I want to move forward with my relationships. I need to re-focus myself on sustaining what I have with my closest friends. I want to grow closer bonds to my sister and my cousins. I want to have a love life that makes me proud and happy. I spent the last year happily casual in dating and not thinking about anything long-term. I need to be asking myself the hard questions about what I really want in all of these relationships, but especially in my casual dating. Am I really happy here or am I scared? I’m not sure at the moment.

Next steps

Now that I have my yearly theme in mind, I’m going to concentrate onto breaking it down into 5 digestible goals for the year – and then 3 even smaller goals per month. When I was in college, I did this every year and every month, and I achieved so much. It kept me moving forward. Here’s hoping it works again. More to come, ya lucky ducks.

The Rules.

My original blogging style was always writing as though if I was writing to an old friend. Or a best friend.

I am sure that it was this habit that collected friends for me over the internet. People who pored over my words and carefully responded with their own thoughtfulness and care. People who still follow me on Instagram and encourage it when I care to write long sentences full of feelings.

Over the past few years since I left blogging, one reason for my doing so was because I always had friends who I could talk to (deeply). I no longer needed to foster connections over the internet. I no longer needed to keep my personal journal live for the public to view. I keep little journals around my apartment where I will write occasionally…usually my absolutely darkest feelings. These pages are crinkled from being waterlogged with tears, ink runs and blots. But these are words that I wouldn’t put out on the internet anyways. No, the words that I’d keep for the internet I now volcalise to my friends.

Rather than spending hours every week taking photos and writing long blog posts about my life lately, full of both the hardships and the funny things that have happened to me and the people who I love most dearly…. Rather than doing that, I spend my free time with my friends. Talking with them. Creating memories with them. Letting my friends be my personal journal if I need to, where I can talk animatedly and freely about whatever I so choose, in the same way that I treated my blog.

Last month as I spent several days with Tori & Lily & Jess – old blog friends from many years ago – I was reminded that I didn’t only blog for myself. I didn’t blog as catharsis or because my thoughts had no where else to go but to be contained within. I blogged because sometimes what I wrote were words that other people very dearly needed to hear.

As I’ve grown older, I like to believe that I am still the same naive person I have always been. That the world has not made me hard, I have not become rooted to conceptions and beliefs and fears. But I don’t think that this is true.

My world has, as of late, become smaller than I’ve realised. The way that I express emotion has become rigid and fearful. I quit writing because I was tired of people seeing my intense vulnerability – a vulnerability which I used to wear like a badge of honour. I was worried that people would use my own feelings against me. That people would find out too much about me. I lost my naivete that I treasured and became hard. I felt silly because of how much I put out in this world. Silly that people could read my thoughts and hear some of my darkest secrets and know my faults and the things I love and the things I hate. I grew dispirited.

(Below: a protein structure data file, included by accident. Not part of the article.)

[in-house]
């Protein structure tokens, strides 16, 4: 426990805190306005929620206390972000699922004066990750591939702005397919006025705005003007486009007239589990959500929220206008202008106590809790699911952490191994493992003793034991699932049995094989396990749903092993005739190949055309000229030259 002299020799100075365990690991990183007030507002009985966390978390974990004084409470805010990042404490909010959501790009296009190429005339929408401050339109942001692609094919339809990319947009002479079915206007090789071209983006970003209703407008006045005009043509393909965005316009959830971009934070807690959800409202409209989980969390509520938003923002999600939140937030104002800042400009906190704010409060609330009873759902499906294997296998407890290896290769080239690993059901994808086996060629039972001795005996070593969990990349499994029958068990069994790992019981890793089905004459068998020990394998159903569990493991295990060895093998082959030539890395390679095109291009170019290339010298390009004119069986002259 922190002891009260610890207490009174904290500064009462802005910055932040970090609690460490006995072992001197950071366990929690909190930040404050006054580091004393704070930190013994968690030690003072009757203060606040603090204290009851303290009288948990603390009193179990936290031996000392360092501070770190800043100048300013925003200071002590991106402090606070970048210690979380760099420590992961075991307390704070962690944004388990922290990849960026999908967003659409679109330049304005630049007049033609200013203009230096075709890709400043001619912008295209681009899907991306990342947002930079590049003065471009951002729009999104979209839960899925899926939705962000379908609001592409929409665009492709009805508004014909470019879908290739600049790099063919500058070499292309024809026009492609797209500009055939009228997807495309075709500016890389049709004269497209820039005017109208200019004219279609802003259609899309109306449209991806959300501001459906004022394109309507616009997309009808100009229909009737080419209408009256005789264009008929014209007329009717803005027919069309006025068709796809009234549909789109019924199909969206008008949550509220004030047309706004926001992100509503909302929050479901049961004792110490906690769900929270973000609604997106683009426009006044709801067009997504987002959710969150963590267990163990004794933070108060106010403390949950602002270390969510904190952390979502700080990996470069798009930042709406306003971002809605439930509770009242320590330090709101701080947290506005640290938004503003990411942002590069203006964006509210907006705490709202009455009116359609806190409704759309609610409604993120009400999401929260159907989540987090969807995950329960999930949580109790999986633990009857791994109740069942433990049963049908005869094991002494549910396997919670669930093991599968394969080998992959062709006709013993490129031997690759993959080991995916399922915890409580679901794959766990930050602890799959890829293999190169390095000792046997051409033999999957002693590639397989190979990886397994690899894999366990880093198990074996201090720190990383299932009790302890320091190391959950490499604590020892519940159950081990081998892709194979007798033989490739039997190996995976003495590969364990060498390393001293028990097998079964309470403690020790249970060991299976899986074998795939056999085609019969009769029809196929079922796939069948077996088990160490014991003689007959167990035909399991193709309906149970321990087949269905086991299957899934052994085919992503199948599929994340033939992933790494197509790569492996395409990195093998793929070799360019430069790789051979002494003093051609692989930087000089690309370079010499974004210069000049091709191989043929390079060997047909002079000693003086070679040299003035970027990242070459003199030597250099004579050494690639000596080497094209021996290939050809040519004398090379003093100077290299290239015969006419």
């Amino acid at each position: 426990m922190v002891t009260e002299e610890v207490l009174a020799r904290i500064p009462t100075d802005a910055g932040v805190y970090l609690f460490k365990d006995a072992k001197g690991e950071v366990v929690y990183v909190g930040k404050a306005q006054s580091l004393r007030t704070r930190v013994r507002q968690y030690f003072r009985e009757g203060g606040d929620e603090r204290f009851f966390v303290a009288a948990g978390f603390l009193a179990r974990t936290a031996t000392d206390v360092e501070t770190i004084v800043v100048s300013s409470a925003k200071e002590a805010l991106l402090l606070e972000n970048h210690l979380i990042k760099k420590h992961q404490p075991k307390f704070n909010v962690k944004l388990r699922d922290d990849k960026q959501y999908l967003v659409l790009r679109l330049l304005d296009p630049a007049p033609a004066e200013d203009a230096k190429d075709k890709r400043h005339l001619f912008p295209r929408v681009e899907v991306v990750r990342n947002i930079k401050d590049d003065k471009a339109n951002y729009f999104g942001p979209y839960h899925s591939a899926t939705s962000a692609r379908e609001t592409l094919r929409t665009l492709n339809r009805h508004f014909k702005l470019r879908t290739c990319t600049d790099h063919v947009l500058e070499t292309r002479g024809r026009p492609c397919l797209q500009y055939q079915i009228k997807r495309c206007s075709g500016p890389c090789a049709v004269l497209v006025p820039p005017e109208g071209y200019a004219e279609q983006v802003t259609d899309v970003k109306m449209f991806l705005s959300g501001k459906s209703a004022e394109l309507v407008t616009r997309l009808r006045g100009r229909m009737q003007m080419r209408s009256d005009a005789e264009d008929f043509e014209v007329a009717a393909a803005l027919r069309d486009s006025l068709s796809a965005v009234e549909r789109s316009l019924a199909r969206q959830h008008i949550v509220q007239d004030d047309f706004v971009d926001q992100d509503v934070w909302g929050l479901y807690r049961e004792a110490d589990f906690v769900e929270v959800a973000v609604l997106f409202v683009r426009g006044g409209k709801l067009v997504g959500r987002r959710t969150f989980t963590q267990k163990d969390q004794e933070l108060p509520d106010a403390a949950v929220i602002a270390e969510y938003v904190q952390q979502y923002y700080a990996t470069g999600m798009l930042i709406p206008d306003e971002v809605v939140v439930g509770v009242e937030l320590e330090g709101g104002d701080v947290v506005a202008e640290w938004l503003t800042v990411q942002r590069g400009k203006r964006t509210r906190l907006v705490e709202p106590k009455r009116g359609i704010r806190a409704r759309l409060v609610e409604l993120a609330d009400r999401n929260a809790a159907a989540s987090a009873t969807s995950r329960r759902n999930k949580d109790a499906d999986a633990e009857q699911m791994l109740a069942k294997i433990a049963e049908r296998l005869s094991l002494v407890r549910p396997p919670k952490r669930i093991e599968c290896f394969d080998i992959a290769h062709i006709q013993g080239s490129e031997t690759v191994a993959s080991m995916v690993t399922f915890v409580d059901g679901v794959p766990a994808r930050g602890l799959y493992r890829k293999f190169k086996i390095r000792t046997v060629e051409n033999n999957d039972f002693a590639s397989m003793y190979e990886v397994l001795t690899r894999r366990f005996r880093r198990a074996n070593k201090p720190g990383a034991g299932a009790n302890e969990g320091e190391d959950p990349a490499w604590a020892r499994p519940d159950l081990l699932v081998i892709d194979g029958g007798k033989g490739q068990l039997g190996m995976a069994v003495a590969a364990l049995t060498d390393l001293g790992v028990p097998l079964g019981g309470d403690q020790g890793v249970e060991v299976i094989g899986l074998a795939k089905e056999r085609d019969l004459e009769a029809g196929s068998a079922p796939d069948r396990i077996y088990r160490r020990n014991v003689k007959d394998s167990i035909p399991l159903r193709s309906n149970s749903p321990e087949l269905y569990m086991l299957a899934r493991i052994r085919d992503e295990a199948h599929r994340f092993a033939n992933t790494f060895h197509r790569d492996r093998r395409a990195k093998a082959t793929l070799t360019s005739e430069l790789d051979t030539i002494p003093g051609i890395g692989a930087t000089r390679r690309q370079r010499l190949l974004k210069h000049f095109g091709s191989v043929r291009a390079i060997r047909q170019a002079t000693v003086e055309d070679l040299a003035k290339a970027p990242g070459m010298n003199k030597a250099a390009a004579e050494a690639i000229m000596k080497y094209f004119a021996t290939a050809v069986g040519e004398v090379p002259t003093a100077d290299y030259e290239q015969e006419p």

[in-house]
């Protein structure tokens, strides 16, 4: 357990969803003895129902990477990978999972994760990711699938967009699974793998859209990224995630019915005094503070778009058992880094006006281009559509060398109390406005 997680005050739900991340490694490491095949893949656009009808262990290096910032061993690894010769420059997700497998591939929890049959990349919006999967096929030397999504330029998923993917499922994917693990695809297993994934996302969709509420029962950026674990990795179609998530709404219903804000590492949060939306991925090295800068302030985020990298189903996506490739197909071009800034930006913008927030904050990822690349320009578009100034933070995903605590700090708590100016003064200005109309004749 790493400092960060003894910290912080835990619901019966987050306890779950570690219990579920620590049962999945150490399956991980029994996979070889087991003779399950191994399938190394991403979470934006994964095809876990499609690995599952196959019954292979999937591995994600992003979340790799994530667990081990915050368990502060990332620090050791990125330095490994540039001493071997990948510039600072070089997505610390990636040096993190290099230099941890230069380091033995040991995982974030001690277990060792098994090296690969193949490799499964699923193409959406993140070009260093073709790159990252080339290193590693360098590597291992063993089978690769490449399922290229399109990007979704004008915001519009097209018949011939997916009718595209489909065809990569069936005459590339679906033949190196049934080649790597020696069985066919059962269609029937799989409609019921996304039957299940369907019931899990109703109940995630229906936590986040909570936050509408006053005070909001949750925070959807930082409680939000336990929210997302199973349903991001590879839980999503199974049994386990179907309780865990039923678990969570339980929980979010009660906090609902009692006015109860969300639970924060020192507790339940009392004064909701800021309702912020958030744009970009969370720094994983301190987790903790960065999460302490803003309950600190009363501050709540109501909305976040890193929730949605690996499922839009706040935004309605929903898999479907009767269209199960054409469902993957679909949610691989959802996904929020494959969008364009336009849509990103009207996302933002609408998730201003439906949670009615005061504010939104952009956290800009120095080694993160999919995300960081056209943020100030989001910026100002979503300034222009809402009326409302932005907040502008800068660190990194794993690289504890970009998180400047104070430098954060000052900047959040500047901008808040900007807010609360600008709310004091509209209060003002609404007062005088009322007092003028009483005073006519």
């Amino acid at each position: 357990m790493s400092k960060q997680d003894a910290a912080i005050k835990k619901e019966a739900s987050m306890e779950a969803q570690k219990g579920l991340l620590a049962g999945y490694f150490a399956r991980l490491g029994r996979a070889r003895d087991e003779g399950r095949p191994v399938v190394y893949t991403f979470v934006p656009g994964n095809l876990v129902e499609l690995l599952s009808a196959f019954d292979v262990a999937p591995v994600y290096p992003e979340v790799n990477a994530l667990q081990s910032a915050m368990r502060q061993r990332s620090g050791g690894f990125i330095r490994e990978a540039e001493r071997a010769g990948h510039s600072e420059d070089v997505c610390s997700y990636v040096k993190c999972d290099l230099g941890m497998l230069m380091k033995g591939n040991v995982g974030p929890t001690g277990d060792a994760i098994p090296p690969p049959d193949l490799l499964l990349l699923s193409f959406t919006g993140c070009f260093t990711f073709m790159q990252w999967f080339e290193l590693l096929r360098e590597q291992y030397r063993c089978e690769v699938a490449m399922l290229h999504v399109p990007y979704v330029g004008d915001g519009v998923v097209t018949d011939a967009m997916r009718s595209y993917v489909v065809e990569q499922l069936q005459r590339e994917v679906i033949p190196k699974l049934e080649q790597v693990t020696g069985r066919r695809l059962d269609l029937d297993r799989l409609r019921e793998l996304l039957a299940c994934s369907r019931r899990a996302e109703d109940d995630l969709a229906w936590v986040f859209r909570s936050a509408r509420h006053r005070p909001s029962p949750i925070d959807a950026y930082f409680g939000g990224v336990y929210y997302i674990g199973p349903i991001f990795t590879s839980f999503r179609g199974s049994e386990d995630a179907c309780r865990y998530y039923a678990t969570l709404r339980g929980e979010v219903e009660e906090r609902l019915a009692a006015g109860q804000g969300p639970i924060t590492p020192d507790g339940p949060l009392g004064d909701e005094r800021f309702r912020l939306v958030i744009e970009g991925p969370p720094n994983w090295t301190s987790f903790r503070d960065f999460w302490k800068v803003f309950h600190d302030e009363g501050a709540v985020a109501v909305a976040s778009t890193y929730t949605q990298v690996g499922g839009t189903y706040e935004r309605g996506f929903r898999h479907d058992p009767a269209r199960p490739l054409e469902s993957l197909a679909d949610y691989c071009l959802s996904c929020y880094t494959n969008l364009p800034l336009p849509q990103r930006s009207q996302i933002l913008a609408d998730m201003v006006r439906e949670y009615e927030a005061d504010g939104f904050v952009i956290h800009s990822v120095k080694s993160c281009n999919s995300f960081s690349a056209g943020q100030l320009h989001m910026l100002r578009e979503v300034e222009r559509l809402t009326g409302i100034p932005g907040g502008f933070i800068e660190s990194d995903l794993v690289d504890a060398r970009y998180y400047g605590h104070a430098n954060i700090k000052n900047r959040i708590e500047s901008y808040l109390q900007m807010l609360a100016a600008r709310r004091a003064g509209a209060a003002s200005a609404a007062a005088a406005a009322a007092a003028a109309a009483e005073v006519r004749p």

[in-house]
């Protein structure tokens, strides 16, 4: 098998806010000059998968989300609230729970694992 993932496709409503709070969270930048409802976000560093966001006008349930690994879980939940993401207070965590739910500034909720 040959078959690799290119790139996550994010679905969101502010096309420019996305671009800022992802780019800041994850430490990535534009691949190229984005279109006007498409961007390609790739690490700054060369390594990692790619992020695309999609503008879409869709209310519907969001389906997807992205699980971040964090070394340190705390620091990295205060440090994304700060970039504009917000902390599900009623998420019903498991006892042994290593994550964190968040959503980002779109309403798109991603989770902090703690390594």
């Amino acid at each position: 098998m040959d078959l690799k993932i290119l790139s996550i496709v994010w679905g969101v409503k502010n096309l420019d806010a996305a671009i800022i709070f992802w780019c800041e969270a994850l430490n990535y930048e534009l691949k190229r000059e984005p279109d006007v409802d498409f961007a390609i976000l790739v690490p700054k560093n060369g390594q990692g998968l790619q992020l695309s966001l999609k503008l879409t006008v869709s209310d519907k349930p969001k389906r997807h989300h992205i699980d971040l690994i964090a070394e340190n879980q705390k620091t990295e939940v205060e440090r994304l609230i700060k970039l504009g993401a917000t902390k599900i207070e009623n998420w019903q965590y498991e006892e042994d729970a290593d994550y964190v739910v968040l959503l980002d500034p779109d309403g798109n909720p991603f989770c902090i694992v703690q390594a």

So here I am again trying. Because people have been coming out of the cracks in the past few months to tell me that they miss my writing. To tell me that they so appreciated reading my blog for nearly a decade. Complimenting me on my intricate thoughts and the way I am able to express myself. Asking for more, asking for me to write again.

And I have grown discontented with myself. My life has become small and boring as I have found comfort in hardness and in predicting how I will be before I let myself just find out.

A few years ago, a friend said to me, “Guys don’t like to date women who have a bunch of rules.” Maybe I’ve grown discontent, too, with the rules I’ve given myself.

First falls.

October 27 was the first snowfall of the season. As I walked to work with watery bits of snow pelting down on my eyelids, I couldn’t help but think of how lonely this first snowfall was.

I began thinking of the first snowfalls of the past few years. I don’t remember last year’s. It wasn’t a significant day. But I can remember the year before, and the one before that, and definitely the one before that – 2012.

The first snowfall of 2012 – the first significant one – came a week before I finished my exams at university. It came around the time that J and I began dating. For our first date, I had looked up the weather forecast and warned him, “If it is snowing like crazy, like they say it will, don’t bother coming over. We can reschedule – I don’t want you to get in a car accident!”

But, the snow didn’t hit like they said it would. So J came over to decorate the Christmas tree. I was so excited when I heard the knock on the door. My pup was still alive and I apologized to J for his poor health before we put on the Peanuts Christmas Special (J had never seen it!) and trimmed the tree.

This was a boy who I had met a couple of years prior, when I was 17. The very moment I saw him, I felt something in my gut. I connected with him before I ever spoke to him. Even 3 years after our first date, J and I liked to talk about the first time we saw each other. We both knew.

That first snowfall of 2012, we decorated the Christmas tree. And then became inseparable.

It’s funny how my mind works sometimes. I can remember photos so well, and when I look at photos of myself, I am rushed by images and memories and people and all of the things surrounding me when that photo was taken.

16 january 01

As I walked to work yesterday, a photo popped into my head – right around Christmas of 2012….just a few weeks after that first date – we were already in love, we had already declared ourselves boyfriend and girlfriend…. It was snowing a dreamy, soft, swirling snow. J was coming over for a date night in. I popped outside to capture a few photos for my fashion blog before he came over.

To me, thinking back, those photos are the excitement of the first snow, a fresh start, a new love, new adventure, opening up my heart again.

For the next three years, J and I spent every first snowfall together. When it came, we would both drop whatever we were doing and meet. For our last first snow together, we sat underneath a streetlight by my apartment, sipping the hot tea that I had made, and talking about our hopes for the season. That’s what we always talked about during these first snows – our hopes for this exhilarating fresh start.